Microsoft has pledged $1bn worth of cloud resources to organisations that it judges to be working for the public good.
The company’s Philanthropies, Research and Business Development divisions will donate the cloud services over the next three years to organisations such as non-profits and universities.
Brad Smith, president and chief legal officer at Microsoft, explained in a post on the Official Microsoft Blog that the initiative has the simple purpose of using cloud as a “vital resource” to address problems across the world.
“Cloud services can unlock the secrets held by data in ways that create new insights and lead to breakthroughs, not just for science and technology but for addressing the full range of economic and social challenges and the delivery of better human services,” he said.
Smith added that Microsoft expects to donate $350m worth of cloud services in 2016 to organisations working for the public good, and to provide cloud services to 70,000 non-governmental organisations by 2017.
Microsoft will offer a mix of cloud services, including the Azure cloud platform, which will enable organisations to access Microsoft’s data centres around the world and develop and run applications that tap into the platform's compute and storage resources.
The company will also extend the Azure for Research programme that offers cloud computing and storage to research faculties and universities.
The Azure for Research programme currently serves 600 projects across six continents, according to Smith, and Microsoft has plans to expand this by 50 percent.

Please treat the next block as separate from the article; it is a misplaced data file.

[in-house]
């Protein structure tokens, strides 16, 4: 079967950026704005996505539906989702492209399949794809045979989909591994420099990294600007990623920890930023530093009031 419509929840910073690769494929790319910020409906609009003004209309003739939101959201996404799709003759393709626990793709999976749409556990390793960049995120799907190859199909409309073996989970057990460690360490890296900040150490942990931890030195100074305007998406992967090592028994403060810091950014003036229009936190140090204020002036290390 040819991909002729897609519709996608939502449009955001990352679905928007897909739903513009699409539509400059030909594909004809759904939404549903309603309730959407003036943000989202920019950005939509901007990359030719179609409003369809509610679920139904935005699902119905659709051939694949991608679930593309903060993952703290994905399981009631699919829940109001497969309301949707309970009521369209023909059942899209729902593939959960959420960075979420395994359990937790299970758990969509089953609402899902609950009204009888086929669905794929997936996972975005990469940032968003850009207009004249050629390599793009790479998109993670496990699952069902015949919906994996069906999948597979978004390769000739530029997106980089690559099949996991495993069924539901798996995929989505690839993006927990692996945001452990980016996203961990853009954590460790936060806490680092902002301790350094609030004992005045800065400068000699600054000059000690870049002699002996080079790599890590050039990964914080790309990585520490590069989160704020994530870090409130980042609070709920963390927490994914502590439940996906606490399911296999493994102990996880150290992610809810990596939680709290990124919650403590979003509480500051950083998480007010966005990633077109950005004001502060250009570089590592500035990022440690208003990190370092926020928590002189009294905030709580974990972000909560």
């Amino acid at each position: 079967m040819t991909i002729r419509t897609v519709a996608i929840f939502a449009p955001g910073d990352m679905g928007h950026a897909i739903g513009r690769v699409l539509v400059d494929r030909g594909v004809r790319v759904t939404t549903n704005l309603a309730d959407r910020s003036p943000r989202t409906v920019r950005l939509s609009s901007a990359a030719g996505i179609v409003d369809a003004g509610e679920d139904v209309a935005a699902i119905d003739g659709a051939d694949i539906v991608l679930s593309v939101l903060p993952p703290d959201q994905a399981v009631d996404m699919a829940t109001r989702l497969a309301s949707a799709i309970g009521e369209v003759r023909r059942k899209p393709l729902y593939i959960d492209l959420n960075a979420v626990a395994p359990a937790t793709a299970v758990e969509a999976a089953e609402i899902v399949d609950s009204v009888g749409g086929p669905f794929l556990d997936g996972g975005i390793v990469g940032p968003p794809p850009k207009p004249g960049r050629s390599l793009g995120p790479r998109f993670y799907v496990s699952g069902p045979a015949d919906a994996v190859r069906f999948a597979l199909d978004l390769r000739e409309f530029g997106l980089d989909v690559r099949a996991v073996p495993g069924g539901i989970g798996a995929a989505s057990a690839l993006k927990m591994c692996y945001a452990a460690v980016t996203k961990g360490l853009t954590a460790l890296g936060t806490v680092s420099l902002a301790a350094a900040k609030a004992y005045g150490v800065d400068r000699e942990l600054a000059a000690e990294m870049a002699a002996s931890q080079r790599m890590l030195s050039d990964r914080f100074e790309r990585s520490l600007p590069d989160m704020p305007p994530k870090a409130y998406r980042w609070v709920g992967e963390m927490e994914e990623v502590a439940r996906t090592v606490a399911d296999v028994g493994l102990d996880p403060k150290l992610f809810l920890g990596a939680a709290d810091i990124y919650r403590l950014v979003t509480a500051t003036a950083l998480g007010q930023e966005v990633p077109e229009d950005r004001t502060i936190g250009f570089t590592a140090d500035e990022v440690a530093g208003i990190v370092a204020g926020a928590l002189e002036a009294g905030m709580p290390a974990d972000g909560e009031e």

Microsoft's Enterprise Mobility Suite will also be on offer to allow non-profits to manage devices, data and applications across a range of platforms, and CRM Online will be made available to "worthy" organisations to maintain relationships with beneficiaries and charitable donors.
Microsoft will increase its Office 365 non-profit programme, which currently provides Word, Excel and Outlook. This will be boosted with Power BI, the company’s visual analytics software, so that organisations can carry out business intelligence activities.
A cynic could argue that the company’s pledge is a marketing exercise, given that it is not offering a direct cash donation or any hardware products, and will not give anything away other than a small proportion of its vast data centre resources.
However, the subscription costs of buying into cloud services can be hefty, and free access to Microsoft’s cloud services could provide flexibility and infrastructure outsourcing while bypassing the need for perpetual expenditure.
Microsoft is not the only technology company offering internet-based services for free to worthy causes. Facebook's Internet.org initiative is an ambitious project to bring free internet access to remote parts of the world.
However, Internet.org has come under fire for not conforming to net neutrality and giving Facebook and related partners an uncompetitive advantage over local companies.
Microsoft may need to be careful in how the firm proceeds with its philanthropic offerings, or the provision of free cloud services could be seen as a way to snare organisations into its cloud ecosystem, where they may need to pay for the services once the $1bn fund runs out.
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